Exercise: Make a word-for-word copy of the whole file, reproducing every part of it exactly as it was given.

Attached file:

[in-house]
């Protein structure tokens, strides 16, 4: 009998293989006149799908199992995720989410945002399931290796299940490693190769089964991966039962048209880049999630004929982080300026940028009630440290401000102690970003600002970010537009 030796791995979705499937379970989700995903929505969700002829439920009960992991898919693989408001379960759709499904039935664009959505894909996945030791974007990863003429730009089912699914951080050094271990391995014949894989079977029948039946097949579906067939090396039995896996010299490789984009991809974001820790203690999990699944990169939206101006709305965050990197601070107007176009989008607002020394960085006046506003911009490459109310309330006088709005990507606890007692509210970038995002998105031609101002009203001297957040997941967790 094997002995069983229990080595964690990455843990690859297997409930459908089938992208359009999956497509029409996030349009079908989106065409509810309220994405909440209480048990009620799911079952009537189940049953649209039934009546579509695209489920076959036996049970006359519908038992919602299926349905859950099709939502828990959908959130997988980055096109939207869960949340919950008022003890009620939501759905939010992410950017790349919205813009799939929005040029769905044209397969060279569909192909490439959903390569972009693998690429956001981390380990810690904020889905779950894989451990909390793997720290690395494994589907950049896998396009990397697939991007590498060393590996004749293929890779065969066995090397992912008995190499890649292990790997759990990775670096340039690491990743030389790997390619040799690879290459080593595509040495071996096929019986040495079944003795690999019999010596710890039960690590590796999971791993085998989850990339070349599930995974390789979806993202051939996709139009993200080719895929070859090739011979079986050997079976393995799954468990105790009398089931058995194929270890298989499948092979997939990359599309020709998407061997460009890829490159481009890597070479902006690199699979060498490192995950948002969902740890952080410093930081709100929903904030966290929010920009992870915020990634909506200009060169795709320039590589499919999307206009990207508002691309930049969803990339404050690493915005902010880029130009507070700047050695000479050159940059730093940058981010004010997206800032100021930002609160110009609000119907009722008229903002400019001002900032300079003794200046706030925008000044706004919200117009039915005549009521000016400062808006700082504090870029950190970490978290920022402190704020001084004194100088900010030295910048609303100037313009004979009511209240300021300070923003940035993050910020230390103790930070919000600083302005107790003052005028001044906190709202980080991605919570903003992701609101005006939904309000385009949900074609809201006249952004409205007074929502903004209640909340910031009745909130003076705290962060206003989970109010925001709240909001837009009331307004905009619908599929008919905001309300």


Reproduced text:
[in-house]
């Protein structure tokens, strides 16, 4: 009998293989006149799908199992995720989410945002399931290796299940490693190769089964991966039962048209880049999630004929982080300026940028009630440290401000102690970003600002970010537009 030796791995979705499937379970989700995903929505969700002829439920009960992991898919693989408001379960759709499904039935664009959505894909996945030791974007990863003429730009089912699914951080050094271990391995014949894989079977029948039946097949579906067939090396039995896996010299490789984009991809974001820790203690999990699944990169939206101006709305965050990197601070107007176009989008607002020394960085006046506003911009490459109310309330006088709005990507606890007692509210970038995002998105031609101002009203001297957040997941967790 094997002995069983229990080595964690990455843990690859297997409930459908089938992208359009999956497509029409996030349009079908989106065409509810309220994405909440209480048990009620799911079952009537189940049953649209039934009546579509695209489920076959036996049970006359519908038992919602299926349905859950099709939502828990959908959130997988980055096109939207869960949340919950008022003890009620939501759905939010992410950017790349919205813009799939929005040029769905044209397969060279569909192909490439959903390569972009693998690429956001981390380990810690904020889905779950894989451990909390793997720290690395494994589907950049896998396009990397697939991007590498060393590996004749293929890779065969066995090397992912008995190499890649292990790997759990990775670096340039690491990743030389790997390619040799690879290459080593595509040495071996096929019986040495079944003795690999019999010596710890039960690590590796999971791993085998989850990339070349599930995974390789979806993202051939996709139009993200080719895929070859090739011979079986050997079976393995799954468990105790009398089931058995194929270890298989499948092979997939990359599309020709998407061997460009890829490159481009890597070479902006690199699979060498490192995950948002969902740890952080410093930081709100929903904030966290929010920009992870915020990634909506200009060169795709320039590589499919999307206009990207508002691309930049969803990339404050690493915005902010880029130009507070700047050695000479050159940059730093940058981010004010997206800032100021930002609160110009609000119907009722008229903002400019001002900032300079003794200046706030925008000044706004919200117009039915005549009521000016400062808006700082504090870029950190970490978290920022402190704020001084004194100088900010030295910048609303100037313009004979009511209240300021300070923003940035993050910020230390103790930070919000600083302005107790003052005028001044906190709202980080991605919570903003992701609101005006939904309000385009949900074609809201006249952004409205007074929502903004209640909340910031009745909130003076705290962060206003989970109010925001709240909001837009009331307004905009619908599929008919905001309300």